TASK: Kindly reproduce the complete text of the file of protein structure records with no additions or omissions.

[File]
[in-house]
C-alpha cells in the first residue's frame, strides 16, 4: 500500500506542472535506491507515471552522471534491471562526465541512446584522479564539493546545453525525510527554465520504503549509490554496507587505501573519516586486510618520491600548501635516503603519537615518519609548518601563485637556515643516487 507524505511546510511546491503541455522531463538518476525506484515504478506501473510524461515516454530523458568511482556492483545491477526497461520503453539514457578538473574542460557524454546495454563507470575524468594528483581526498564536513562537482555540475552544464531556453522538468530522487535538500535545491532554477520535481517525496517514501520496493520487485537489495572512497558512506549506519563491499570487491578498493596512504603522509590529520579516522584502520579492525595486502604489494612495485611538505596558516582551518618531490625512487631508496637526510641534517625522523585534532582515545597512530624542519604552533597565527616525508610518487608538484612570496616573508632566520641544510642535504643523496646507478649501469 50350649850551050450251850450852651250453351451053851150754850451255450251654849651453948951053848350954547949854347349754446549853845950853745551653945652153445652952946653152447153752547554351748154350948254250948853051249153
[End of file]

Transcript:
[in-house]
C-alpha cells in the first residue's frame, strides 16, 4: 500500500506542472535506491507515471552522471534491471562526465541512446584522479564539493546545453525525510527554465520504503549509490554496507587505501573519516586486510618520491600548501635516503603519537615518519609548518601563485637556515643516487 507524505511546510511546491503541455522531463538518476525506484515504478506501473510524461515516454530523458568511482556492483545491477526497461520503453539514457578538473574542460557524454546495454563507470575524468594528483581526498564536513562537482555540475552544464531556453522538468530522487535538500535545491532554477520535481517525496517514501520496493520487485537489495572512497558512506549506519563491499570487491578498493596512504603522509590529520579516522584502520579492525595486502604489494612495485611538505596558516582551518618531490625512487631508496637526510641534517625522523585534532582515545597512530624542519604552533597565527616525508610518487608538484612570496616573508632566520641544510642535504643523496646507478649501469 50350649850551050450251850450852651250453351451053851150754850451255450251654849651453948951053848350954547949854347349754446549853845950853745551653945652153445652952946653152447153752547554351748154350948254250948853051249153